Staff Picks: Frank Ocean’s “Nikes,” ‘United States of Tara,’ Long Reads About Ivanka Trump and Jared Kushner

Need a great book to read, album to listen to, or TV show to get hooked on? The Flavorwire team is here to help: in this weekly feature, our editorial staffers recommend the cultural object or experience they’ve enjoyed most in the past seven days. Scroll through for our picks below.

Frank Ocean — “Nikes” [above link slightly NSFW, if your W can’t handle a genius music video]

If a week ago, you’d told me that a song/music video named after a sneaker brand and featuring a talking chihuahua would have the crazy emotional range that Frank Ocean’s “Nikes” has, I would have been dubious; it’d clearly been too long since I’d had a chance to get into new work by Ocean. What’s most impressive about “Nikes” is that this slow, moody Blond(e) track happens to also be frenetically varied when it comes to the visceral reactions each of its fraught lyrics alight in the listener; it’s quite a smooth emotional roller coaster.

One verse alone, despite moving within intentional torpor through the song, also jumps thematically between thirsty groupies, to a pun at once on basketball, sex, and the death of A$AP Yams, to the killing of Trayvon Martin, to drugs and Ocean’s family and real and metaphorical mermaids; the music video follows suit, likewise dazed yet skipping between interpretations of Ocean’s images, alternating between beautiful, comical and unsettling as Ocean’s voice is split into three versions of itself. I don’t often use the hyperbole “this is everything,” but in this drowsy song’s deceptive multitudinousness, it really is. — Moze Halperin, Associate Editor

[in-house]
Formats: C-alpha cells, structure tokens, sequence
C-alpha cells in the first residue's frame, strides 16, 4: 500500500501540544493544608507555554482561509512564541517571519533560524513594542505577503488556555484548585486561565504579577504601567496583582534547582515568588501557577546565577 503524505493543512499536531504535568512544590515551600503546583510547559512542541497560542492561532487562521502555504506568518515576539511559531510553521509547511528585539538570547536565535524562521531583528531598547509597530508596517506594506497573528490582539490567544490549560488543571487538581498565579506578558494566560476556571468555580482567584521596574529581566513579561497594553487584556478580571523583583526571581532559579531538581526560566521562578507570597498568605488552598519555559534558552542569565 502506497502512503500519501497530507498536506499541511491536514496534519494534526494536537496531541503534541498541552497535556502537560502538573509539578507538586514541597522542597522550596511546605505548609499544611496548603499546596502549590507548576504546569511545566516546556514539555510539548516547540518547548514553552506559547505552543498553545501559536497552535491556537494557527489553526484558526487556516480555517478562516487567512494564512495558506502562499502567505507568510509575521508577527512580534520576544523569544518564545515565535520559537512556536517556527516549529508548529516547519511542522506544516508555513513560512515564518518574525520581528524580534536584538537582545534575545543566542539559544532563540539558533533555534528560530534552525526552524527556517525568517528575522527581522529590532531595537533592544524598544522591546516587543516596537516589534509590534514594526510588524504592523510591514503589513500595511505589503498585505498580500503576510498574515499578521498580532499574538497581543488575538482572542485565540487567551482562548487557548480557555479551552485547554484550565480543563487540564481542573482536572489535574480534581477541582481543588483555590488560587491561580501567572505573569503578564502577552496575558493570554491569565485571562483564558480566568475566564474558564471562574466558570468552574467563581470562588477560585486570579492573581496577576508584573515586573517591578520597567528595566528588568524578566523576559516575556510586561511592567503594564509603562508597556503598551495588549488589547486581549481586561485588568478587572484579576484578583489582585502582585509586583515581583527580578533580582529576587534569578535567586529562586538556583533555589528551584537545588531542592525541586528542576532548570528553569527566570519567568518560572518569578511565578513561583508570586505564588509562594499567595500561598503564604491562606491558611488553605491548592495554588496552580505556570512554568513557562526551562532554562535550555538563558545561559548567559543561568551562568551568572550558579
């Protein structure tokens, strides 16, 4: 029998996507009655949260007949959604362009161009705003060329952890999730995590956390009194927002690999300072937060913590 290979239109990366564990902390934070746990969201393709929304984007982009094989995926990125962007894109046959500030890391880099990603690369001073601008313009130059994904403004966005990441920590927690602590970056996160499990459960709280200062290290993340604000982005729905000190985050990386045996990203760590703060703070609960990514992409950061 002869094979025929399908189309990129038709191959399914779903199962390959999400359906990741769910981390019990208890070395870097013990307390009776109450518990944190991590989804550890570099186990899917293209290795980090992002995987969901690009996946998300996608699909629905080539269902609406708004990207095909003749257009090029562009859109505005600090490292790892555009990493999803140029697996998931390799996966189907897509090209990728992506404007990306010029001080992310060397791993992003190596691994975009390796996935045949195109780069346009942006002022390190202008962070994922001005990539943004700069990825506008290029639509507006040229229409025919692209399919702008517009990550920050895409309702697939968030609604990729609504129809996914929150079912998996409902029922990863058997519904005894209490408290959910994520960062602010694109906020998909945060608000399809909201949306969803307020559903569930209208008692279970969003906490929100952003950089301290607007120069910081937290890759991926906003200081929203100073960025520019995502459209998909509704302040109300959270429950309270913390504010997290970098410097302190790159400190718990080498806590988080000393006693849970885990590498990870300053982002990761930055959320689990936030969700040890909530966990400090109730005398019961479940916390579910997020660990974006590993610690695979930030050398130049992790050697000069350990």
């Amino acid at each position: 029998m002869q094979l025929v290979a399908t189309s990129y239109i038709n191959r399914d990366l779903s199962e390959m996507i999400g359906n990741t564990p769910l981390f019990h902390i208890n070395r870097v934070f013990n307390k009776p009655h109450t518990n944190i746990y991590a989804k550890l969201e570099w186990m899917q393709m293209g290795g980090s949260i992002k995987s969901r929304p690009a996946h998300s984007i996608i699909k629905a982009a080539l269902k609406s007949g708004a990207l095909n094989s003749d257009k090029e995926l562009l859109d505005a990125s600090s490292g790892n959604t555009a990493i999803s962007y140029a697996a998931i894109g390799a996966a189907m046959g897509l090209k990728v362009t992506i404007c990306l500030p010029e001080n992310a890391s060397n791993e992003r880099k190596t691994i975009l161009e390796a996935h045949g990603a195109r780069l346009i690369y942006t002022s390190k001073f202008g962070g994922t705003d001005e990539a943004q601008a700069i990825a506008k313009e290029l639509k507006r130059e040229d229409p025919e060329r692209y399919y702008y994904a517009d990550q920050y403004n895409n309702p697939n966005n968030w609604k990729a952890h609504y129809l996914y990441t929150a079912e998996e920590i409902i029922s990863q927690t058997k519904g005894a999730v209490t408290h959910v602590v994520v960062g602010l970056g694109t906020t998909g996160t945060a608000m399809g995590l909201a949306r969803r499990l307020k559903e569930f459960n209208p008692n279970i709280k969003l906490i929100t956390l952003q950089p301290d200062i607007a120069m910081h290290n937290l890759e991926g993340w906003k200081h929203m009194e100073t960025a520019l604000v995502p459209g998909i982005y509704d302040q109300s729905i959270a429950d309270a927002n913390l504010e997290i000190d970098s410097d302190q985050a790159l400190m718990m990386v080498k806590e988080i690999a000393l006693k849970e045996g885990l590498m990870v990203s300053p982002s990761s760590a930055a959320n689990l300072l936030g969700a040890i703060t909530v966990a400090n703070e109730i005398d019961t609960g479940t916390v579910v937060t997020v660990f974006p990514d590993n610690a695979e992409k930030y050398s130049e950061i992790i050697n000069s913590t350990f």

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United States of Tara

This Showtime series, created by Diablo Cody, aired from 2009-2011 — right around the time the early-2000s “Golden Age” of anti-hero dramas was ending, but before our current era of “Peak TV” had really begun to, well, peak. On United States of Tara, the wonderful Toni Collette plays a woman with dissociative identity disorder, whose family has learned to juggle her different personae: Alice, a prim, 1950s-era housewife; T, an out-of-control 16-year-old; and Buck, a beer-swilling, crotch-grabbing dude’s dude. (More “alters” eventually emerge, but if you haven’t seen the show, I won’t spoil them.)

As I wrote in my review of Amazon’s I Love Dick pilot, the real gender-reversed “anti-hero” doesn’t appear to be a gun-toting, ‘badass” woman but a woman, like that show’s protagonist, Chris, on the verge of a breakdown — pushing 40, dissatisfied professionally and sexually, stretched thin and worn out. United States of Tara’s concept allows it to literalize this particularly female kind of mid-life crisis. If you’re looking for a show with a complicated woman at its center, try United States of Tara; all three seasons are streaming on Netflix. — Lara Zarum, TV Editor 


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Long Reads About Jared Kushner and Ivanka Trump

The thing I actually enjoyed culturally this week was my 21st Bruce Springsteen show, an epic one by all measures, but who needs uplifting, wholesome and righteous pleasure when you can get a sick, infuriating thrill from reading about rich people selling their souls for the sake of a Nazi-esque narcissist they call family? Thus, my staff pick this week is a pair of longreads about Ivanka Trump and Jared Kushner, specifically vicky Ward’s Esquire piece about the latter and the New Yorker piece by Lizzie Widdicombe about them both. Why do two seemingly intelligent, not that conservative young people embrace a campaign that’s growing more and more racist, xenophobic, crudely sexist and out of control? The answer is of course that good educations and wealthy upbringings hardly guarantee morality; these hallmarks of privilege may in fact be buffers against having a conscience, insulating a sense of right vs. wrong in layers of self-interest. If Trump loses, the story of Jared Kushner will read like a petty Shakespearean tragedy. If he wins this story will be a parable for the fate of the country. — Sarah Seltzer, Deputy Editor


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The Guardian‘s write up of the trailer for Same Kind of Different as Me

This week I choose Stuart Heritage’s hilarious piece for The Guardian about the trailer for Same Kind of Different as Me. The film, if you’ve managed to avoid the chorus of astonishment at its trailer, looks startlingly bad, but if nothing else, it’ll have been responsible for the most amusing takedown of the year to date. That’s something, right? — Tom Hawking, Editor-in-Chief